What Retailers Need to Know to Create a Consumer-Driven Supply Network
As we all know, retail and consumer goods companies are struggling to adapt to the growing market pressures coming from consumers and their competitors. In order to stay competitive with the explosion of omnichannel and the sheer muscle of powerhouses such as Amazon.com, companies will need to run their supply chains better, faster and cheaper — at the same time. However, achieving that objective will lie in their ability to adopt a new supply chain model.
The “old model” involves connecting companies one-to-one many times over in order to transact business across your supply network — with all companies in the network replicating their own internal demand and supply processes, and getting them connected via EDI or worse, emails and spreadsheets. This outdated model promotes delays, inaccuracies and inefficiencies across the supply chain, and makes it structurally difficult to improve performance in terms of cost, velocity and transparency.
The “new model” is predicated on getting the entire supply network comprising of company, customers, suppliers, distributors, logistics providers, etc. connected to a consumer-driven supply network in order to share a single version of consumer demand and synchronize that demand and supply across every node in the network in near real time. That structural change removes all the issues caused by the “old model,” and allows retailers to achieve much more accurate inventory forecasts, higher service levels and improved on-shelf availability — all at a lower cost to serve and with reduced levels of inventory in the network.
Companies adopting the new model will have a distinct advantage over those stuck in the old model and, as a result, are rushing to implement a modern-day consumer-driven supply network. However, before setting out on your own digital journey, there are three key phases in the deployment of a digital supply network to consider:
Phase 1: Implement a Control Tower
The simplest way to start transforming and connecting a supply network in real time is by implementing a control tower. These offer end-to-end monitoring, visibility and traceability into all the events and milestones that users want to track across the entire trading partner network, with zero latency.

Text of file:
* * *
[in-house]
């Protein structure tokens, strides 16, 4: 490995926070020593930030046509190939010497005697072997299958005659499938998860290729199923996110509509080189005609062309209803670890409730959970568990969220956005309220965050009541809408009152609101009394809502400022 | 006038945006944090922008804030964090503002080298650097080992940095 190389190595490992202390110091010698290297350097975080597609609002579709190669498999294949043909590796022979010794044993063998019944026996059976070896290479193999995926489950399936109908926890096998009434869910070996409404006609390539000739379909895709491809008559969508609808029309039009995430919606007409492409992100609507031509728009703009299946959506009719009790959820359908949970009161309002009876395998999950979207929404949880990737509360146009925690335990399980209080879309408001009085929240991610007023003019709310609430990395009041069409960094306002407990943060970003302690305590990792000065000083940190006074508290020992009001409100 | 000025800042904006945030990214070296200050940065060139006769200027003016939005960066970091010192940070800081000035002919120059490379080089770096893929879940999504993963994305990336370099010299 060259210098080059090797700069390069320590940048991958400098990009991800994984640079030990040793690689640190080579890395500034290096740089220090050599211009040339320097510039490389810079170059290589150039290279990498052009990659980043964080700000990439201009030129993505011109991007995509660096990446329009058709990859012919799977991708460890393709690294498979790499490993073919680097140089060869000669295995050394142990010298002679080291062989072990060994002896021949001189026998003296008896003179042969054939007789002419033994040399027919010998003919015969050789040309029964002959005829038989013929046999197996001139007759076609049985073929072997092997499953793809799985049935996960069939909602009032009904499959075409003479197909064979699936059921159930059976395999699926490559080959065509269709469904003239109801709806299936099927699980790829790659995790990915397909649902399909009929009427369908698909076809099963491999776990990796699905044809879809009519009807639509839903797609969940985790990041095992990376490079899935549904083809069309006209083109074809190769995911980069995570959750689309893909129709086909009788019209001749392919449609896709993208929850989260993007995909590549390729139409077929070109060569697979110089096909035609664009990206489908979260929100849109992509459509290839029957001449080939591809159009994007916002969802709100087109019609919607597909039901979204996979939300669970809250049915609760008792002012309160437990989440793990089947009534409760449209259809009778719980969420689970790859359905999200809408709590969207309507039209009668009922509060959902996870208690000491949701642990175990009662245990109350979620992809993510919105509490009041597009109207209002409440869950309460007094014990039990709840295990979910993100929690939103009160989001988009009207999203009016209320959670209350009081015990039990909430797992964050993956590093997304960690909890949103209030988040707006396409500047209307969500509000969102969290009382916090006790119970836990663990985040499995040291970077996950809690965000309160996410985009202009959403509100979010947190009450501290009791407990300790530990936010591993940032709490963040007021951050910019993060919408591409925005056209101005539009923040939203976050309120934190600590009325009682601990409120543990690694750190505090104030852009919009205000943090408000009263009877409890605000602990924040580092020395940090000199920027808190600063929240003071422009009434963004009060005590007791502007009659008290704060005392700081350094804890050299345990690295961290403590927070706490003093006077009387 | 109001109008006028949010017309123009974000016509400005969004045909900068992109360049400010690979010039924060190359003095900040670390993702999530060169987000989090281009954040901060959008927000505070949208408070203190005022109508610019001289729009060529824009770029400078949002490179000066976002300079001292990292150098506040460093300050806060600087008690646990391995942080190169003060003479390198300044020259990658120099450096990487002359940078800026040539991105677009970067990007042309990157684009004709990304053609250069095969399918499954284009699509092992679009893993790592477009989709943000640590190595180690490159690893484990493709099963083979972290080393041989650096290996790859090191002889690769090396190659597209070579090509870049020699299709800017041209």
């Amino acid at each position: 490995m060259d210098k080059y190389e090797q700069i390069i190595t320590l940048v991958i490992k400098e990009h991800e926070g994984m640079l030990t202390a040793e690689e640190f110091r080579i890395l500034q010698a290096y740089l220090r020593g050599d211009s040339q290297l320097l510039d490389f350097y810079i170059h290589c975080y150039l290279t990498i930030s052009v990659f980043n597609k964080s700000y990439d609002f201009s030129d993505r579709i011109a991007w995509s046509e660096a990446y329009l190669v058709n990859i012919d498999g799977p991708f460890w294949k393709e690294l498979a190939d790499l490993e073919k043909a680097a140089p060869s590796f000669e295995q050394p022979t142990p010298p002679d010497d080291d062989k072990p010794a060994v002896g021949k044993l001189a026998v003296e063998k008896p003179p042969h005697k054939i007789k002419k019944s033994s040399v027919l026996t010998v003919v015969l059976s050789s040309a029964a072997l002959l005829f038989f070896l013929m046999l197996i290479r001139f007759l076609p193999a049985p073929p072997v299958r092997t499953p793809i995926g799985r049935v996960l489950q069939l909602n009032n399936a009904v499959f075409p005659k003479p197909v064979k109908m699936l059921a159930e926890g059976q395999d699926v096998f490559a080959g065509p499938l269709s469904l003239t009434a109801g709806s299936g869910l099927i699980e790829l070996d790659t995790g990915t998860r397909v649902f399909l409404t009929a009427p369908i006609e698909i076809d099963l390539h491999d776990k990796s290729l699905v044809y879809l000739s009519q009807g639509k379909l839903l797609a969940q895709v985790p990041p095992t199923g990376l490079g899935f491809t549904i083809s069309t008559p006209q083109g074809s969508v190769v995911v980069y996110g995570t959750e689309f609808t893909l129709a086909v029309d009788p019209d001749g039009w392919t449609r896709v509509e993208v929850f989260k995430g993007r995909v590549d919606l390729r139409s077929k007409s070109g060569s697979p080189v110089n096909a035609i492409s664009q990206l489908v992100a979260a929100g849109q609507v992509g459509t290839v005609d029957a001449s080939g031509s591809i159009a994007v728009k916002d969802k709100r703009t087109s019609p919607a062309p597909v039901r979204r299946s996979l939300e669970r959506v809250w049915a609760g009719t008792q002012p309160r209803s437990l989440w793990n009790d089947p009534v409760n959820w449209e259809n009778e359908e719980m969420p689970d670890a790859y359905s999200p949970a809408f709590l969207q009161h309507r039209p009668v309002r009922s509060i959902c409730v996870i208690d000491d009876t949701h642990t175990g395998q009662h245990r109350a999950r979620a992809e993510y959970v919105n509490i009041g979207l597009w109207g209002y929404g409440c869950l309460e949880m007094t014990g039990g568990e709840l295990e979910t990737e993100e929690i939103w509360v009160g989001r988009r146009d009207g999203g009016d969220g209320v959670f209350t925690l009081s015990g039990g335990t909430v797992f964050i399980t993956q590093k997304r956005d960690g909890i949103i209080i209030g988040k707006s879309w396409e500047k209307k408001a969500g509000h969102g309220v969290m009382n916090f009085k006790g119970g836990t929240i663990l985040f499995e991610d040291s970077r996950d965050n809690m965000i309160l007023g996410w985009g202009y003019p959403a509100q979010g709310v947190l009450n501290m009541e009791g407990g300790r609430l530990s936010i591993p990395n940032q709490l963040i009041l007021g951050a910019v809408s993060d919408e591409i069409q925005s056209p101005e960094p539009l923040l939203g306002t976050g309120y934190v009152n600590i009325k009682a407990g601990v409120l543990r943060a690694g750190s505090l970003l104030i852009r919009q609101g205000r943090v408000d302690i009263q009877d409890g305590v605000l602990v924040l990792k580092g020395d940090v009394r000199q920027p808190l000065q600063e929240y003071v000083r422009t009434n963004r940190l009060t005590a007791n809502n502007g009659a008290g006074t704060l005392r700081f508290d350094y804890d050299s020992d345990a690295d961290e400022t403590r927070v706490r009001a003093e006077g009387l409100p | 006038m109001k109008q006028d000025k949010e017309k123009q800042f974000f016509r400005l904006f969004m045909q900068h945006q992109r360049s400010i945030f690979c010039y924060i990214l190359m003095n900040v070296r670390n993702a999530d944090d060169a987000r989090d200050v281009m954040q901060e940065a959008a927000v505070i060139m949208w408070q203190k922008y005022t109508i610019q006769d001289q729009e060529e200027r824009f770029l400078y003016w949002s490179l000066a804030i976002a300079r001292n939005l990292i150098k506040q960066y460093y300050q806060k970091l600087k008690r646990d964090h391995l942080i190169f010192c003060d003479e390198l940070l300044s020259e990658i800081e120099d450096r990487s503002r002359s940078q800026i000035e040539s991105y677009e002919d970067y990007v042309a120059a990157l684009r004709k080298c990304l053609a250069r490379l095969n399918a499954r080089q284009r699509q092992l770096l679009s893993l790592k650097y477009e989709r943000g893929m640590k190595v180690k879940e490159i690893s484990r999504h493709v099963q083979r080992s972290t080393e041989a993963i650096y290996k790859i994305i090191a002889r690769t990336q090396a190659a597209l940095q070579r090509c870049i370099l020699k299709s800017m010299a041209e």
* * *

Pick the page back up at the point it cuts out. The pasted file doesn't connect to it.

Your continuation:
The simple deployment steps include the definition of the events and milestones across all the transactions that need to be tracked such as orders, shipments, etc.; the service level agreements (SLAs) and lead times on all events and milestones; and the configuration of the alerts so the organization can be notified when SLAs and lead times are violated.
A control tower will provide early warning of business disruptions, and will enable users to resolve those disruptions in real time. It will operate on a low-touch, exception basis, allowing users to fix issues when they happen. It will also allow organizations to track supply network health, understand where the process breaks down, assess the root causes and prioritize what improvements are needed to implement to increase the overall performance of the extended network.
Phase 2: Optimize Execution
As you gain insights into the overall performance of your supply network, you can start looking at moving the execution processes from your underlying enterprise systems over to the consumer-driven supply network, and leverage the optimized execution capabilities that the network offers. Optimized execution consists of three complementary orchestration components: demand orchestration, order orchestration and supply orchestration.
Migrating to the network’s optimized execution capabilities will elevate the benefits gleaned from the network by allowing users to:
- leverage a single version of consumer demand across all nodes in the network;
- synchronize demand and supply across the entire network in near real time, from demand sensing to shipment delivery; and
- leverage intelligent machine learning agents to optimize operations in real time within the execution layer and remove any disconnect between planning and execution.
Phase 3: Integrate Business Planning
Once companies start adopting the optimized execution capabilities of the network, they may also need to better understand the impact of demand/supply synchronization performance on the organization’s financial results.
Integrated business planning will enable retailers to “dollarize” their demand and supply plans, and estimate what P&L will look like at any time over operational (hours and days), tactical (weeks) and strategic (months and years) planning horizons. The solution alerts users when their current plans don't match financial expectations, so the organization can take immediate action by altering demand and supply plans to correct the issues. Users can leverage the demand and supply data to optimize strategic planning decisions in areas such as distribution capacity and commodity planning.
Even better, moving to a consumer-driven supply network can be gradual and modular. As you invest more into the network, it will return the favor by delivering more value in the form of greater visibility and traceability, higher service levels, improved on-shelf availability, lower landed costs, and reduced inventories.
Therefore, whether challenged by competitor or customer-related pressures, rest assured that you can run your supply chain better, faster and cheaper. You just need to start mapping your way to adopting a consumer-driven supply network.
Bernard Goor is vice president and industry evangelist at One Network Enterprises, a provider of a secure and scalable multi-party business network.